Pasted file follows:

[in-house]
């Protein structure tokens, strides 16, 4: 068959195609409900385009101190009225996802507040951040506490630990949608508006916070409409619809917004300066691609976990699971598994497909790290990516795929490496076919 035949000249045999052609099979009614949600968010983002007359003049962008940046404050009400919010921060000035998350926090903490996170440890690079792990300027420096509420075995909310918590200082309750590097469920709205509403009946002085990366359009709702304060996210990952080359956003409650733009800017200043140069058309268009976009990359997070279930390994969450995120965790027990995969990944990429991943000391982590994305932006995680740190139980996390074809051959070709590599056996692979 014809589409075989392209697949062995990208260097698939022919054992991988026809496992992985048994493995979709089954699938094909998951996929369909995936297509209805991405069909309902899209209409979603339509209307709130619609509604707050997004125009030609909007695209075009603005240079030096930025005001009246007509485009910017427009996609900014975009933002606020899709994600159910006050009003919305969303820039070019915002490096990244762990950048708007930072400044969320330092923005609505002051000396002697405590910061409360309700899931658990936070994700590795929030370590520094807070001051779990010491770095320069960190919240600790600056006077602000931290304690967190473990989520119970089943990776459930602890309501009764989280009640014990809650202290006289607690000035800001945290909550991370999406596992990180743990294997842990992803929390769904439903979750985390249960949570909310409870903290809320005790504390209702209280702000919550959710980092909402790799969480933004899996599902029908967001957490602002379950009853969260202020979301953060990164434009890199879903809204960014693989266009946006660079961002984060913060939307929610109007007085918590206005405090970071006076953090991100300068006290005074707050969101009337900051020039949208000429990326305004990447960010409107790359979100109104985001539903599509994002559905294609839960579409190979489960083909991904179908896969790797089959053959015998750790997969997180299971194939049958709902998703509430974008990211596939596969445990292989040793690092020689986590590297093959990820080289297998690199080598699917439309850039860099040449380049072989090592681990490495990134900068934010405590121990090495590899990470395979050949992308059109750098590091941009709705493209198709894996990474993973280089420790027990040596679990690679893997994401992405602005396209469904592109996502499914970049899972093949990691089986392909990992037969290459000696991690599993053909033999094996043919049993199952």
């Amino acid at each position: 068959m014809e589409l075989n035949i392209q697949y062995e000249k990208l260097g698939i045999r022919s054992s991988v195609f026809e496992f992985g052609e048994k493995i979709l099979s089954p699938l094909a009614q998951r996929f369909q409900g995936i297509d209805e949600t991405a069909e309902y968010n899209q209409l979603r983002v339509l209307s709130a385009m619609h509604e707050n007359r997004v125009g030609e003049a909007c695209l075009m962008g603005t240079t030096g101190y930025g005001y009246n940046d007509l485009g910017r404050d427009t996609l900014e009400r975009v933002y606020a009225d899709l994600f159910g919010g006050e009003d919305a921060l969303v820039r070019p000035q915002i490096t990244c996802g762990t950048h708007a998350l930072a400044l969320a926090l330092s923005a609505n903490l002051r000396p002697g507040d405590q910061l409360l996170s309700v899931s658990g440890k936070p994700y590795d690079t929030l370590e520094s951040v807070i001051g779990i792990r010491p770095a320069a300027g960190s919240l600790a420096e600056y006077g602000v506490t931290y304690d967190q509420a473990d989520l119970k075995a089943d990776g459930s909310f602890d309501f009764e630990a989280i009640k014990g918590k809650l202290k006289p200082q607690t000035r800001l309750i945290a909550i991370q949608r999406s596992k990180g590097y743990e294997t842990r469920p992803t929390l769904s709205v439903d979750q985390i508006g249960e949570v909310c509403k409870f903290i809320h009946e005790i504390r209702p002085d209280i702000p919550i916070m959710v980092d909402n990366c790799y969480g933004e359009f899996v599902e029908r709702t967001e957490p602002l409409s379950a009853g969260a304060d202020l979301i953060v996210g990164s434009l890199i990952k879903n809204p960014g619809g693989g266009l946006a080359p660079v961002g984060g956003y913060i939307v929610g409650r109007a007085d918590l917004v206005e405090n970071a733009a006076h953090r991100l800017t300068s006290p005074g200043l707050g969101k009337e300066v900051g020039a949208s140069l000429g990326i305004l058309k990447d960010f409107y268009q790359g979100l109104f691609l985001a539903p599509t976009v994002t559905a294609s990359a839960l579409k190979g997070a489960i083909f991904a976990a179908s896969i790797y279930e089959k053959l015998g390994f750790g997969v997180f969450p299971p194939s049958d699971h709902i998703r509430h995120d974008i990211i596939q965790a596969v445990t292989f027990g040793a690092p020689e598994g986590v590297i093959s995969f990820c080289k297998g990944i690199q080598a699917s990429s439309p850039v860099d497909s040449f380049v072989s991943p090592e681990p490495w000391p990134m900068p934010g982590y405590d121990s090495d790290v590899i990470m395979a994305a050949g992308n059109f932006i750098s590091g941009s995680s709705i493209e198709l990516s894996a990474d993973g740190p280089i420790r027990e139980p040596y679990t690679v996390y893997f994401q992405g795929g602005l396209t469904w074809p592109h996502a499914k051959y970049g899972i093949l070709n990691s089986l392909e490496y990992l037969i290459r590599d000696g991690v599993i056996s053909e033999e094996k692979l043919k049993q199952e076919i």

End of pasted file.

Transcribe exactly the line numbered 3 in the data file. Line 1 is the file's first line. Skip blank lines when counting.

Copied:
């Amino acid at each position: 068959m014809e589409l075989n035949i392209q697949y062995e000249k990208l260097g698939i045999r022919s054992s991988v195609f026809e496992f992985g052609e048994k493995i979709l099979s089954p699938l094909a009614q998951r996929f369909q409900g995936i297509d209805e949600t991405a069909e309902y968010n899209q209409l979603r983002v339509l209307s709130a385009m619609h509604e707050n007359r997004v125009g030609e003049a909007c695209l075009m962008g603005t240079t030096g101190y930025g005001y009246n940046d007509l485009g910017r404050d427009t996609l900014e009400r975009v933002y606020a009225d899709l994600f159910g919010g006050e009003d919305a921060l969303v820039r070019p000035q915002i490096t990244c996802g762990t950048h708007a998350l930072a400044l969320a926090l330092s923005a609505n903490l002051r000396p002697g507040d405590q910061l409360l996170s309700v899931s658990g440890k936070p994700y590795d690079t929030l370590e520094s951040v807070i001051g779990i792990r010491p770095a320069a300027g960190s919240l600790a420096e600056y006077g602000v506490t931290y304690d967190q509420a473990d989520l119970k075995a089943d990776g459930s909310f602890d309501f009764e630990a989280i009640k014990g918590k809650l202290k006289p200082q607690t000035r800001l309750i945290a909550i991370q949608r999406s596992k990180g590097y743990e294997t842990r469920p992803t929390l769904s709205v439903d979750q985390i508006g249960e949570v909310c509403k409870f903290i809320h009946e005790i504390r209702p002085d209280i702000p919550i916070m959710v980092d909402n990366c790799y969480g933004e359009f899996v599902e029908r709702t967001e957490p602002l409409s379950a009853g969260a304060d202020l979301i953060v996210g990164s434009l890199i990952k879903n809204p960014g619809g693989g266009l946006a080359p660079v961002g984060g956003y913060i939307v929610g409650r109007a007085d918590l917004v206005e405090n970071a733009a006076h953090r991100l800017t300068s006290p005074g200043l707050g969101k009337e300066v900051g020039a949208s140069l000429g990326i305004l058309k990447d960010f409107y268009q790359g979100l109104f691609l985001a539903p599509t976009v994002t559905a294609s990359a839960l579409k190979g997070a489960i083909f991904a976990a179908s896969i790797y279930e089959k053959l015998g390994f750790g997969v997180f969450p299971p194939s049958d699971h709902i998703r509430h995120d974008i990211i596939q965790a596969v445990t292989f027990g040793a690092p020689e598994g986590v590297i093959s995969f990820c080289k297998g990944i690199q080598a699917s990429s439309p850039v860099d497909s040449f380049v072989s991943p090592e681990p490495w000391p990134m900068p934010g982590y405590d121990s090495d790290v590899i990470m395979a994305a050949g992308n059109f932006i750098s590091g941009s995680s709705i493209e198709l990516s894996a990474d993973g740190p280089i420790r027990e139980p040596y679990t690679v996390y893997f994401q992405g795929g602005l396209t469904w074809p592109h996502a499914k051959y970049g899972i093949l070709n990691s089986l392909e490496y990992l037969i290459r590599d000696g991690v599993i056996s053909e033999e094996k692979l043919k049993q199952e076919i």